Libya's interim leader predicts Sirte victory by end of week

A Sirte victory would end the protracted battle for Qaddafi's hometown and allow a new government to be established. Delay could increase the likelihood of rifts in Libya's future leadership.

By , Staff writer

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    Anti-Qaddafi fighters fire C5 rockets during clashes with pro-Qaddafi forces at the front line in the Libyan city of Sirte on Tuesday.
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Libya's rebels say they have Muammar Qaddafi loyalists in Sirte trapped in the center of the city, bringing the rebels closer to overcoming the biggest remaining hurdle to establishing an interim government. One rebel commander in Sirte said they now control 80 percent of the city.

"I think and I hope, with the help of God, the liberation of [Sirte and Bani Walid, a Qaddafi stronghold in the desert] these two towns will be completed by the end of this week. God willing," provisional Prime Minister Mahmoud Abdul Jalil said Sunday.

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The establishment of an interim government has been put on hold until the rebels can claim victory across the country. The delay has raised the likelihood of divisions within the rebel leadership and stymied efforts to get oil production under way again – two things that will play a significant role in whether Libya can preserve stability. The protracted fighting could also "breed longterm hostility" because of heavy civilian casualties, Reuters reports.

In the absence of an interim government that can exert authority, a split may emerge between the Tripoli Military Council, run by Islamists and somewhat in control of the capital, and the National Transitional Council (NTC), led by Mr. Abdul Jalil. The various armed groups that joined forces in August to take over Tripoli could be another source of tension, according to Reuters.

BBC reports that the NTC will declare Libya liberated once they fully capture Sirte, even in Mr. Qaddafi is still at large. Although the desert town of Bani Walid also remains in Qaddafi loyalist hands, the rebels do not consider it critical for declaring victory because it does not lead to any escape routes through which Qaddafi could flee the country.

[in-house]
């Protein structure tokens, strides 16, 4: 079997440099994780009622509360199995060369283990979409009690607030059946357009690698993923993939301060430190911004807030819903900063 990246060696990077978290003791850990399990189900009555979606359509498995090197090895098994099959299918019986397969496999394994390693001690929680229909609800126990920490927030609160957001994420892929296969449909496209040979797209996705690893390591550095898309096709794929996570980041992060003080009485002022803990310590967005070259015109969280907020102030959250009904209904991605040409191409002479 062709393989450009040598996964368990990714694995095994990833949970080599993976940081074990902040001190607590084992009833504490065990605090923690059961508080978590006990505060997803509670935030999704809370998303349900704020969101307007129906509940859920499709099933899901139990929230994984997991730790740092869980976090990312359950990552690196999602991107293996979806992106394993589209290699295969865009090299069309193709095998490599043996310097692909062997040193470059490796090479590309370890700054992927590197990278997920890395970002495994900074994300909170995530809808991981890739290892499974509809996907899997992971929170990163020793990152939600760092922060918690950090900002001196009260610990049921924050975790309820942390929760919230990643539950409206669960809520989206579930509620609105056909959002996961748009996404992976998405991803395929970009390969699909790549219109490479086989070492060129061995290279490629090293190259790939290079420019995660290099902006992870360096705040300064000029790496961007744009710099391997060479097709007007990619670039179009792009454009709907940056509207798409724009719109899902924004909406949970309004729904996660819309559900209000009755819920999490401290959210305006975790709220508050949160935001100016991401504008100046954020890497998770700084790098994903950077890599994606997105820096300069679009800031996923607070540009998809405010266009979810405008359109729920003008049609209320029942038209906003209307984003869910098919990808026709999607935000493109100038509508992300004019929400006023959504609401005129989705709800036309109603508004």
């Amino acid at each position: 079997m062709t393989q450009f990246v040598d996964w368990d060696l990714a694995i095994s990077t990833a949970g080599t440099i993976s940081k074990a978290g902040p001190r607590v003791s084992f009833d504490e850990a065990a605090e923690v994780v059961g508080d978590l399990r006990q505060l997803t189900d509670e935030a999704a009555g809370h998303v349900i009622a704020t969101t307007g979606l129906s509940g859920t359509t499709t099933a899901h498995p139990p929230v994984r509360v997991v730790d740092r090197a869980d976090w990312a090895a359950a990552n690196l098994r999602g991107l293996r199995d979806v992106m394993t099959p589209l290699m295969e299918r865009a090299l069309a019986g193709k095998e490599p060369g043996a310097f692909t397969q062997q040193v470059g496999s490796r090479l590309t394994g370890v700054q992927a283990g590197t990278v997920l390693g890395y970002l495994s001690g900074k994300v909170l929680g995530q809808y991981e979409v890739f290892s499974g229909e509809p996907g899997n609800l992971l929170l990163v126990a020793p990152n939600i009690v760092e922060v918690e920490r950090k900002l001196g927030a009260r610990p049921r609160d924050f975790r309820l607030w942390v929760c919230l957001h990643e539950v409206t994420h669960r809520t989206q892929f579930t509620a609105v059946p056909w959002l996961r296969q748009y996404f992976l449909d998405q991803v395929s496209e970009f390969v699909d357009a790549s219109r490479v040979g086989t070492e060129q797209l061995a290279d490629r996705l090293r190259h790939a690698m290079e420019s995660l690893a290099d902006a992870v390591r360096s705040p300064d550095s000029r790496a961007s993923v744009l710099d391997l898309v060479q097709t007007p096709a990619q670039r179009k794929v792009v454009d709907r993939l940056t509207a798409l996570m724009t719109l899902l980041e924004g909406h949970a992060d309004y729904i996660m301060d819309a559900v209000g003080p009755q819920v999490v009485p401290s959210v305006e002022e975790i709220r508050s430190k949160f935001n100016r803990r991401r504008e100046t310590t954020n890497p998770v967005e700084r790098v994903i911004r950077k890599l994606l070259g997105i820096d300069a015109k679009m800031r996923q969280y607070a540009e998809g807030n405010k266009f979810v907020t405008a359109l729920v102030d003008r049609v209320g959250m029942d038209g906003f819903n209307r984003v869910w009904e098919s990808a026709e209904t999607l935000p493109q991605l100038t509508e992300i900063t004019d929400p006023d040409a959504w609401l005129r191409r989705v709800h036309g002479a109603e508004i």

Rebel fighters incurred heavy casualties in the fight for Sirte. Loyalist fighters used snipers and mortar barrages to pick them off as they advanced on loyalist bastions in the city, such as the main Sirte hospital and the Ouagadougou conference center, which Qaddafi built for hosting regional summits, according to the BBC.

Many civilians are trapped in the city and afraid that when the fighting subsides, they might face retaliation from rebel fighters angry that the town largely stayed loyal to Qaddafi.

Qaddafi himself remains at large, periodically releasing recorded messages of encouragement to his dwindling support base. Although finding Qaddafi was previously a central focus of the NTC and rebel forces, they now seem to be more concerned with taking over Sirte and Bani Walid.

A Tuareg representative on the NTC, Moussa al-Kouni, said today that he believes Qaddafi is hiding in Libya's southern desert, near the borders with Niger and Algeria, the Associated Press reports. The nomadic Tuaregs are based in southern Libya, along the border with Algeria, Niger, Mali, and Chad, and were some of Qaddafi's strongest supporters during the civil war. Mr. Kouni said that Qaddafi had sent his son Khamis to the area to scout out a possible escape route two months before Tripoli fell.

Some rebel military officials suspect the Tuaregs of helping Qaddafi remain hidden, but Mr. Al Kouni said that if any Tuaregs are providing assistance, it was not a community decision, but an individual one.

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